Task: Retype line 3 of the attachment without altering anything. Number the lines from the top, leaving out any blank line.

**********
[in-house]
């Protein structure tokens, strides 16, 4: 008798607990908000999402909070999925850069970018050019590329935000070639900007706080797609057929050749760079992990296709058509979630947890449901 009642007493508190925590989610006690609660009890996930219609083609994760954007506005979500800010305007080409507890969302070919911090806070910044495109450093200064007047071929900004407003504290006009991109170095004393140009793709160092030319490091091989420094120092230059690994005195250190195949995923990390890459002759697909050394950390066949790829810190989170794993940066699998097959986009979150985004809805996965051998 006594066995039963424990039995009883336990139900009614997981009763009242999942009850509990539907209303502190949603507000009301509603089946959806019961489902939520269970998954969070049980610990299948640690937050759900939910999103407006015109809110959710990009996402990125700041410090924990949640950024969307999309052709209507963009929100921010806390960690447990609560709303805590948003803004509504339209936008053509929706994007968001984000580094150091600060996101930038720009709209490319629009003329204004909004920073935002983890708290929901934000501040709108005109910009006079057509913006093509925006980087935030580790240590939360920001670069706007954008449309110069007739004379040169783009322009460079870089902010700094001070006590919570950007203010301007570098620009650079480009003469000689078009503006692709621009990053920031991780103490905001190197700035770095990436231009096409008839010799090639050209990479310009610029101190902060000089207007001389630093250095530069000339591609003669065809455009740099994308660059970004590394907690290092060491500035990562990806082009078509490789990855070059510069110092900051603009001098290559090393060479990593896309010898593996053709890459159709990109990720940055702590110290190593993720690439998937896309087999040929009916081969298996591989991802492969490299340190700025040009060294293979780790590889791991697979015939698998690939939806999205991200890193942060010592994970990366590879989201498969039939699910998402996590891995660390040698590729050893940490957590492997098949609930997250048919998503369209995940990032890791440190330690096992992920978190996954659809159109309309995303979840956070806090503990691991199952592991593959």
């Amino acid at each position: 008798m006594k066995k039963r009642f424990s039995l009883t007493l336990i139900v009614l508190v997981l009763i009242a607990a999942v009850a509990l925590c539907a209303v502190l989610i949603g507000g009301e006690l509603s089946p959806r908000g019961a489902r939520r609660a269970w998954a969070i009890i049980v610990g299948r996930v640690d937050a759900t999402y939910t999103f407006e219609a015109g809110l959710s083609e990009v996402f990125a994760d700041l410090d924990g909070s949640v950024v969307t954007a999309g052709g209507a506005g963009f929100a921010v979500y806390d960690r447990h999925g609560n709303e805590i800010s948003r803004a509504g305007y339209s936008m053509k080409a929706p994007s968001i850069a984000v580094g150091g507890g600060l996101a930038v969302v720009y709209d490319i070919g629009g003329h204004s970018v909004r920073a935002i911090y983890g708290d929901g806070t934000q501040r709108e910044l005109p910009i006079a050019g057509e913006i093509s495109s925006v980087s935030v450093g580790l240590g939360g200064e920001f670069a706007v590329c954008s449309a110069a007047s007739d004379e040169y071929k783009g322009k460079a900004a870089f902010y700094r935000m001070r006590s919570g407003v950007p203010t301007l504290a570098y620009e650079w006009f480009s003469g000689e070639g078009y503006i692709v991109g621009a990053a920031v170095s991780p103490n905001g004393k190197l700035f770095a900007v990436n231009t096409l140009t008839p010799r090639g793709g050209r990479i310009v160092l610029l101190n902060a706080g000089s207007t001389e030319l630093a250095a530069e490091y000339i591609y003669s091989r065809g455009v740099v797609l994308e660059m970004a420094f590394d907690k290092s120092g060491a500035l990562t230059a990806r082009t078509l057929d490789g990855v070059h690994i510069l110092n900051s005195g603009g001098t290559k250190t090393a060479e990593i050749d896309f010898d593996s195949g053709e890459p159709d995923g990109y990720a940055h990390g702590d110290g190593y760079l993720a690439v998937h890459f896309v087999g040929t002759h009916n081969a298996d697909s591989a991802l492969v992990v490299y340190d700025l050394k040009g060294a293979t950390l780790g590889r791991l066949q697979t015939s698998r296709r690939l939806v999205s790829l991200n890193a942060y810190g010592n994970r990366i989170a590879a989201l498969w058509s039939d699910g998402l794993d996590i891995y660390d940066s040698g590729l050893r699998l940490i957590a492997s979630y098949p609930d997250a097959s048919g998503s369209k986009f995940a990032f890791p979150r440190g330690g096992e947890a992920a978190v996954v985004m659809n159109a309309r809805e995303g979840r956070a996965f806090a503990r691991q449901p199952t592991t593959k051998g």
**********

């Amino acid at each position: 008798m006594k066995k039963r009642f424990s039995l009883t007493l336990i139900v009614l508190v997981l009763i009242a607990a999942v009850a509990l925590c539907a209303v502190l989610i949603g507000g009301e006690l509603s089946p959806r908000g019961a489902r939520r609660a269970w998954a969070i009890i049980v610990g299948r996930v640690d937050a759900t999402y939910t999103f407006e219609a015109g809110l959710s083609e990009v996402f990125a994760d700041l410090d924990g909070s949640v950024v969307t954007a999309g052709g209507a506005g963009f929100a921010v979500y806390d960690r447990h999925g609560n709303e805590i800010s948003r803004a509504g305007y339209s936008m053509k080409a929706p994007s968001i850069a984000v580094g150091g507890g600060l996101a930038v969302v720009y709209d490319i070919g629009g003329h204004s970018v909004r920073a935002i911090y983890g708290d929901g806070t934000q501040r709108e910044l005109p910009i006079a050019g057509e913006i093509s495109s925006v980087s935030v450093g580790l240590g939360g200064e920001f670069a706007v590329c954008s449309a110069a007047s007739d004379e040169y071929k783009g322009k460079a900004a870089f902010y700094r935000m001070r006590s919570g407003v950007p203010t301007l504290a570098y620009e650079w006009f480009s003469g000689e070639g078009y503006i692709v991109g621009a990053a920031v170095s991780p103490n905001g004393k190197l700035f770095a900007v990436n231009t096409l140009t008839p010799r090639g793709g050209r990479i310009v160092l610029l101190n902060a706080g000089s207007t001389e030319l630093a250095a530069e490091y000339i591609y003669s091989r065809g455009v740099v797609l994308e660059m970004a420094f590394d907690k290092s120092g060491a500035l990562t230059a990806r082009t078509l057929d490789g990855v070059h690994i510069l110092n900051s005195g603009g001098t290559k250190t090393a060479e990593i050749d896309f010898d593996s195949g053709e890459p159709d995923g990109y990720a940055h990390g702590d110290g190593y760079l993720a690439v998937h890459f896309v087999g040929t002759h009916n081969a298996d697909s591989a991802l492969v992990v490299y340190d700025l050394k040009g060294a293979t950390l780790g590889r791991l066949q697979t015939s698998r296709r690939l939806v999205s790829l991200n890193a942060y810190g010592n994970r990366i989170a590879a989201l498969w058509s039939d699910g998402l794993d996590i891995y660390d940066s040698g590729l050893r699998l940490i957590a492997s979630y098949p609930d997250a097959s048919g998503s369209k986009f995940a990032f890791p979150r440190g330690g096992e947890a992920a978190v996954v985004m659809n159109a309309r809805e995303g979840r956070a996965f806090a503990r691991q449901p199952t592991t593959k051998g």